Set in the same universe as the popular 2018 film led by Sandra Bullock, Bird Box Barcelona is a Spanish horror movie written and directed by Álex and David Pastor. While the spin-off occurs in the same dystopian nightmare, the action happens in the titular city, expanding on the post-creature world rather than Malorie Hayes’s story.
BEST MOVIES ON
Where can you watch Bird Box Barcelona in the UAE?
Bird Box Barcelona is now streaming on Netflix in the UAE. If you don’t have one, you can create an account to watch this movie and other shows on Netflix. Unfortunately, Netflix does not offer any free trials.
Bird Box Barcelona review
It’s been nine months since the mysterious creatures attacked. No one knows what they look like because anyone catching a glimpse of them instantly kills themselves in the most brutal fashion they can muster. Not everyone who sees the monsters hurts themselves. Some people become completely brainwashed by them and make it their life’s mission to hunt down survivors and get them to “see.” For some, such as the movie’s main villain Padre Esteban (Leonardo Sbaraglia), the creatures are “angels”, and he must “save” what little remains of humanity.
Like the first movie, Bird Box Barcelona uses two timelines and flashbacks to tell its story. We first meet our protagonist, Sebastián (Mario Casas), and his daughter, Anna (Alejandra Howard), at an abandoned roller skating rink, enjoying a rare moment of post-apocalyptic joy. It doesn’t take long for the pair to get attacked and robbed by a group of blind people.
An injured Sebastian leaves his young daughter behind and convinces a group of survivors to take him in, feed him, and stitch up his wound. The film reveals its big and relatively unexpected twist within the first few minutes. From then on, we witness a story that explores themes of redemption, grief, and even blind faith.
Among the survivors our protagonist comes across are English psychiatrist Claire (Georgina Campbell), the 11-year-old German tourist who got separated from her mother, Sofia (Naila Schuberth), married couple Isabel and Roberto (Lola Dueñas and Gonzalo de Castro), and Octavio (an underused Diego Calva), a Mexican national and food delivery driver.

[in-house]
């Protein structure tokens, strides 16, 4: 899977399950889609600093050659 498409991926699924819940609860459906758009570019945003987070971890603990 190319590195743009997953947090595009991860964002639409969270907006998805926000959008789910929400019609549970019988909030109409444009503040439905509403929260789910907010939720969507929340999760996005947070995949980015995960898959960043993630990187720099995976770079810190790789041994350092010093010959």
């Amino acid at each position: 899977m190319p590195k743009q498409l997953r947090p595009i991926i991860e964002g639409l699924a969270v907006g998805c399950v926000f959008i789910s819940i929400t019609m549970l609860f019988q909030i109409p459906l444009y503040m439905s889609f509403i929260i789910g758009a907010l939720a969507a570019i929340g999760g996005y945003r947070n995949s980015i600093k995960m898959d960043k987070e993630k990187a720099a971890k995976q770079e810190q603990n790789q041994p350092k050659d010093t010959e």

Talented actors and a well-written plot
The core of the story isn’t exactly unique. There’s a diverse group of survivors, each with small side plots. The group decides to take a risky venture for safety that doesn’t pay off for most of them as they get taken off one by one (or, in this case, they take themselves out). Yet there’s nothing wrong with sticking to a formula when you have an ensemble of talented actors and a well-written plot.
While this Spanish sequel doesn’t have the A-lister prowess of the 2018 movie, it is a superior instalment of the maybe-franchise. The twist was surprising, and the action was almost perfectly paced. While we get plenty of time to see these characters interact with each other, it never feels particularly repetitive.
This spin-off has more kills, but the gore is relatively mild. Yes, as you would expect from this type of movie, there’s plenty of gratuitous violence, but it’s toned down enough to not make you queasy. Could they have told the story without all those brutally creative self-murders? Probably.
And while the creatures are still an unseen mystery, we hear more theories about their nature and how they affect people’s brains.
Overall, this is a solid horror movie and a welcome addition to the Bird Box universe. It expands on what we already know about the apocalyptic invasion (not a lot) while adding more to the lore of its forcibly blind world.
Lori C. is an entertainment writer who studied Film and Television at University. She watches and reviews films and series from most genres, but some of her favourites include Buffy the Vampire Slayer, Charmed, The Handmaid’s Tale, Westworld, and True Blood.